Old Fort/Purana Qila
It is widely believed that the Old Fort stands on the site of the ancient city of Indrapasthra, legendary capital of the Pandavas in the Sanskrit epic ‘Mahabharata’. The construction of Purana Qila, or Old Fort, was initiated by Mughal Emperor Humayun in 1533 AD, not long before he was defeated by the Afghan Sher Shah Suri. Sher Shah added to the complex, resulting in a fascinating blend of Mughal, Afghan and Hindu architecture. Only one of three original entrances to the fort, the Bara Darwaza, remains open to the public and it is here that a visit begins. Via lawns and formal gardens you’ll find your way to the impressive Qila-I-Kuna mosque and the two storey, red-sandstone ‘Sher Mandal’ pavilion library where it is believed 16th century Mughal emperor Humayan fell to his death.
An exquisite statement in red sandstone and marble, India’s largest mosque was the last monument commissioned by Shah Jahan. Completed in 1656 after six years of work by 5,000 laborers, it’s arguably one of the loveliest houses of worship in the world. Three sets of broad steps lead to two-story gateways and a magnificent courtyard with a square ablution tank in the center. The entire space is enclosed by pillared corridors, with domed pavilions in each corner. Thousands gather to pray here, especially on Friday.
Now a UNESCO World Heritage Site, the Humayun’s Tomb is one of the prominent historical places in Delhi. One of the finest examples of Mughal architecture before the Taj Mahal, it is surrounded by charbagh, or four square garden with water channels and a central mausoleum. Although Sikandar Lodi’s tomb was the first garden-tomb to be built in India, it is Humayun’s tomb which set up a new vogue, the crowning achievement of which is the Taj at Agra. There is also a somewhat common human impetus behind these two edifices-one erected by a devoted wife for her husband and the other by an equally or more devoted husband for his wife.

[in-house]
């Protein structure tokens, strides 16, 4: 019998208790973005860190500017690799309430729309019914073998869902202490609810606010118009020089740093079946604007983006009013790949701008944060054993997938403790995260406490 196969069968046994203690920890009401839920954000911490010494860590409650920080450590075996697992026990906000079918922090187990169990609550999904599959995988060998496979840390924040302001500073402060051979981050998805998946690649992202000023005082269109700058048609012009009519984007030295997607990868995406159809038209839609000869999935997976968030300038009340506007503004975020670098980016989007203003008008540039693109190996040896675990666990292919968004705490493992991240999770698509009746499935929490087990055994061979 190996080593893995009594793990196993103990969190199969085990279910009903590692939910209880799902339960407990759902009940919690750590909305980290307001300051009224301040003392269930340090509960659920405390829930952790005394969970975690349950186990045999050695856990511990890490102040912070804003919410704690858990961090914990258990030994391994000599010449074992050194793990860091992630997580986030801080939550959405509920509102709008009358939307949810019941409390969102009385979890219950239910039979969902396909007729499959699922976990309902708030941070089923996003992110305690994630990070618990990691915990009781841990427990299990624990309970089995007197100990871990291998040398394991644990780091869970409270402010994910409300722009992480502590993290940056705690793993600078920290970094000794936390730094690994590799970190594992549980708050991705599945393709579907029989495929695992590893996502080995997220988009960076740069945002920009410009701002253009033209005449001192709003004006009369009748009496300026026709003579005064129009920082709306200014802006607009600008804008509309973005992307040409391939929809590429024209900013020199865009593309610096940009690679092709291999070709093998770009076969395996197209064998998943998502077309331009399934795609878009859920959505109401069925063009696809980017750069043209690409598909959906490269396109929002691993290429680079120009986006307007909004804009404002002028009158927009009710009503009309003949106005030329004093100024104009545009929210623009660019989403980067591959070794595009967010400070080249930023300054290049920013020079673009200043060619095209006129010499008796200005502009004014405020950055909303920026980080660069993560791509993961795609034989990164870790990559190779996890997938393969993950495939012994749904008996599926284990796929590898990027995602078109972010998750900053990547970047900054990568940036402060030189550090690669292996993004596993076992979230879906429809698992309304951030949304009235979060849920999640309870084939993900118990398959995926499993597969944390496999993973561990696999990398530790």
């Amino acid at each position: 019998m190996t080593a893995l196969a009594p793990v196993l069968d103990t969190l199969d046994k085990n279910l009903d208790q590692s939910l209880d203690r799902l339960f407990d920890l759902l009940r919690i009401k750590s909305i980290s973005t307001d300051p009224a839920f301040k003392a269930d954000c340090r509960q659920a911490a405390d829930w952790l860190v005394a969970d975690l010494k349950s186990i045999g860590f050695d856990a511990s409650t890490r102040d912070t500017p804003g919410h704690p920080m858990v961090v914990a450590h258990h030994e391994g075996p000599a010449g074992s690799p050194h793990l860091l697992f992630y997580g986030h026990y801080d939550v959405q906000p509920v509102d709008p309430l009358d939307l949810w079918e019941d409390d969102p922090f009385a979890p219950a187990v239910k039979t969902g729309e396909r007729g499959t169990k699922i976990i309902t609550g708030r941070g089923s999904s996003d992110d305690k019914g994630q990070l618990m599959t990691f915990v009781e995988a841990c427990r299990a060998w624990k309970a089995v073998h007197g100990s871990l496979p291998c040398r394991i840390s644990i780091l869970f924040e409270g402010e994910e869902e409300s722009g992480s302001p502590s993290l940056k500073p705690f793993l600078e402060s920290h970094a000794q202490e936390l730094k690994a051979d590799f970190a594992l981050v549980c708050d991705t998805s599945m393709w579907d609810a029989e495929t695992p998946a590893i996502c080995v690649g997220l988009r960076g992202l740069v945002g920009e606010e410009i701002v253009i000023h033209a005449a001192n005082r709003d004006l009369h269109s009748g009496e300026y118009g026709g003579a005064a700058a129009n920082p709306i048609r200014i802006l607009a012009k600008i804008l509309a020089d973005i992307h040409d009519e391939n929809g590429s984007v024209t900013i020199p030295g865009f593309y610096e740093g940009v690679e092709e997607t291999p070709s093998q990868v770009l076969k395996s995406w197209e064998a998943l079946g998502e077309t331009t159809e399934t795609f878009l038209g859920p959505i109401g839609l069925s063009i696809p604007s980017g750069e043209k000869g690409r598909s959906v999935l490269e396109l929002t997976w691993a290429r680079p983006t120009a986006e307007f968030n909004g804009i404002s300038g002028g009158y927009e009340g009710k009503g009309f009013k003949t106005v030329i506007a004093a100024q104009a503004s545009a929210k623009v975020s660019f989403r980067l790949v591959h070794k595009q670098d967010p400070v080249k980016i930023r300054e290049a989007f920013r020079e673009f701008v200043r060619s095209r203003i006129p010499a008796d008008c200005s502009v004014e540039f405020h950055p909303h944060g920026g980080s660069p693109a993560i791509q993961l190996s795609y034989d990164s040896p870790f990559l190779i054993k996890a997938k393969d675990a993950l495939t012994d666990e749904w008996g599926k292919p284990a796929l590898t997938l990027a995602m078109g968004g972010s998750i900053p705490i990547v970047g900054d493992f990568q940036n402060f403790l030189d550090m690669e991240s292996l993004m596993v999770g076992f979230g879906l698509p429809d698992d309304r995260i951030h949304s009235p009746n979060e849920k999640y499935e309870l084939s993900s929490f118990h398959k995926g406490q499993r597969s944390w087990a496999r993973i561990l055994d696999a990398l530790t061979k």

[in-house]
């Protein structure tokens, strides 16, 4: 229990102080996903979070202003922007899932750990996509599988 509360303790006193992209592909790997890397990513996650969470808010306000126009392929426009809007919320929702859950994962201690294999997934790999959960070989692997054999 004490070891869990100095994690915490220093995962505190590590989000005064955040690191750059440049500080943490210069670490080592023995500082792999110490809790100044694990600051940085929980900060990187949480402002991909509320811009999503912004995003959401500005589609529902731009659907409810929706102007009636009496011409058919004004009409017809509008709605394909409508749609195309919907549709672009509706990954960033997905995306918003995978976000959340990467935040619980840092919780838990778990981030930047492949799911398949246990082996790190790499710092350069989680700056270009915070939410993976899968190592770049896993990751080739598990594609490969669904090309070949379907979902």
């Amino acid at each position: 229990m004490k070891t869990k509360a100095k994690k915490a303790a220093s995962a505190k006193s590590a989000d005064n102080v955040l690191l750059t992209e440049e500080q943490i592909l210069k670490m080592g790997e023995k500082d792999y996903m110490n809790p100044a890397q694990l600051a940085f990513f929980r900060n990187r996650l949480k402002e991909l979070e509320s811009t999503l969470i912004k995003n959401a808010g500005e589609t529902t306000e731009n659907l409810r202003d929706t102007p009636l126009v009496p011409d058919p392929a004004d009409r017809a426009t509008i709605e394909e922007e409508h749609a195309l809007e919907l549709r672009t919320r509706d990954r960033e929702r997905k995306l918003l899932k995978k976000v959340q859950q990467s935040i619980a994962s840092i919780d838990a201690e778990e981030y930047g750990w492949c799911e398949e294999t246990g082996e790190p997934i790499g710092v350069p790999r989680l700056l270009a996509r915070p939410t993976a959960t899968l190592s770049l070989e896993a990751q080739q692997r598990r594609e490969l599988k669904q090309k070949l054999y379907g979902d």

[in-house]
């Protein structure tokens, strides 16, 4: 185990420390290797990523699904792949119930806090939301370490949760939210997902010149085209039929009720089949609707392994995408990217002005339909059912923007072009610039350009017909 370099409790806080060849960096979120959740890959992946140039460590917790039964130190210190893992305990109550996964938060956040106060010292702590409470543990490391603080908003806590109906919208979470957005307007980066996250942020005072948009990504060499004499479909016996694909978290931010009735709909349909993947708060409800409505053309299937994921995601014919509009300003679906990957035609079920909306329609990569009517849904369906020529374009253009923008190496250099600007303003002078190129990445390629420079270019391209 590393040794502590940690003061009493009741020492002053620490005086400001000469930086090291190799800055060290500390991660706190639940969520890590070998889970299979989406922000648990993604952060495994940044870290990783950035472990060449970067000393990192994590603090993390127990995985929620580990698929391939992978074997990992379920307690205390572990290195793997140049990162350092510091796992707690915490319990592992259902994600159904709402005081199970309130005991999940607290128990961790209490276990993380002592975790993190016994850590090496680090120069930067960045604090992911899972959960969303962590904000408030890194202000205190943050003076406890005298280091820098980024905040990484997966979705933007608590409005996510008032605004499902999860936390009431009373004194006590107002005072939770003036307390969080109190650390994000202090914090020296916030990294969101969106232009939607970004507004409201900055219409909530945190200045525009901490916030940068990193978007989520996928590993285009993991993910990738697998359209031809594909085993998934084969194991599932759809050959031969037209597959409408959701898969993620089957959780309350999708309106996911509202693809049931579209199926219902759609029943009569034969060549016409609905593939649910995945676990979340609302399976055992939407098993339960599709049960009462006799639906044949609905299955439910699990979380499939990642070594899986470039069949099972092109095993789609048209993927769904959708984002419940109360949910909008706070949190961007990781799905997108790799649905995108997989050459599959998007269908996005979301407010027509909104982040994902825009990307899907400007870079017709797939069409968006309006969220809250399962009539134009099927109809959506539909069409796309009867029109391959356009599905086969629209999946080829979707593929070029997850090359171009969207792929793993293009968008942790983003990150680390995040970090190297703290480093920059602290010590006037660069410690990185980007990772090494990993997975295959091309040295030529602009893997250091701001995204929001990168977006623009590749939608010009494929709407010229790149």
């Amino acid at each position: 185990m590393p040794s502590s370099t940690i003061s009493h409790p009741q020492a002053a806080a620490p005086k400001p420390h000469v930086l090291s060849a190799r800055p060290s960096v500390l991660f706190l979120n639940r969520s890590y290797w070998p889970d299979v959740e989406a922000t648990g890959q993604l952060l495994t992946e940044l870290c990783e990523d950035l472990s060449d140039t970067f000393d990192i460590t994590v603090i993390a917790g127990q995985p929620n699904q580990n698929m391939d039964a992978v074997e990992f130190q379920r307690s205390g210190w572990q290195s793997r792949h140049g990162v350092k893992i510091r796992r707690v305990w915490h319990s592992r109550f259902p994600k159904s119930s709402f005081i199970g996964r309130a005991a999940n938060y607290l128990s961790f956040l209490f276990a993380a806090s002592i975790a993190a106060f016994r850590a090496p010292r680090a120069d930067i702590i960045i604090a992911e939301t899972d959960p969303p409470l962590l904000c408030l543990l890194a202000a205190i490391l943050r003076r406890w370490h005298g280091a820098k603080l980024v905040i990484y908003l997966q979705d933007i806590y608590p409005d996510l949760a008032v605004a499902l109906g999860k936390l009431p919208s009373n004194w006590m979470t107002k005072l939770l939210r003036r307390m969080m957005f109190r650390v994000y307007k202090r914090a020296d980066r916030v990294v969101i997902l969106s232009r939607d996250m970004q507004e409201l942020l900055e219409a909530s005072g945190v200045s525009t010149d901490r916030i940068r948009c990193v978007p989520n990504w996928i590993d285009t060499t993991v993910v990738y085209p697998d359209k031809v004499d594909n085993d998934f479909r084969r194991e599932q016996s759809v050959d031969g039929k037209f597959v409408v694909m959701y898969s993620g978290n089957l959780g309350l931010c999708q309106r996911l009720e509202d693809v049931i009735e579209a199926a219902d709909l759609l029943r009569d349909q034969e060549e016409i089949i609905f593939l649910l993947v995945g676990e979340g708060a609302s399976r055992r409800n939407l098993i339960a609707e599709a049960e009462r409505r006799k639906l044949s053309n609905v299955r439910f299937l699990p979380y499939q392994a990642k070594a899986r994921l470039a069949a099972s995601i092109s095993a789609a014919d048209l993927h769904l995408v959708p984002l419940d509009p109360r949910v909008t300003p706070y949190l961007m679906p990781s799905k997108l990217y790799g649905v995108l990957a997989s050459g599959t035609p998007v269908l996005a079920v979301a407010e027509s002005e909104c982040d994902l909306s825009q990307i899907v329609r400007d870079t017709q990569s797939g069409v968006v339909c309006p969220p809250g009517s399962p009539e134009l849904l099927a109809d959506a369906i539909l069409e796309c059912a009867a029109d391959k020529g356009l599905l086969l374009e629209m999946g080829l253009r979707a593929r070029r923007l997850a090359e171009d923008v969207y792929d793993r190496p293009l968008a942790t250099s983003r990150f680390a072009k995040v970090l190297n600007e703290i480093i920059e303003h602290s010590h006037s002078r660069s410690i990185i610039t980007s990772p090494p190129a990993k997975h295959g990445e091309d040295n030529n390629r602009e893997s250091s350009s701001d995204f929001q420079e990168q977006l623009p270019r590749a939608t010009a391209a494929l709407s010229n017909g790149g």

Several rulers of the Mughal dynasty lie buried here. Bahadur Shah Zafar had taken refuge in this tomb with three princes during the first war of Independence (AD 1857).
On the southwestern side of the tomb is located barber’s tomb (Nai-ka-Gumbad) which stands on a raised platform, reached by seven steps from the south. The building is square on plan and consists of a single compartment covered with a double-dome.
Jantar Mantar (Yantra – instruments, mantra – formulae) was constrcted in 1724. Maharaja Jai Singh of Jaipur who built this observatory went on to build other observatories in Ujjain Varanasi and Mathura. Jai Singh had found the existing astronomical instruments too small to take correct measurements and so he built these larger and more accurate instruments. The instruments at Jantar Mantar are fascinating for their ingenuity, but accurate observations can no longer be made from here because of the tall buildings around.
Source: Fodors and Frommers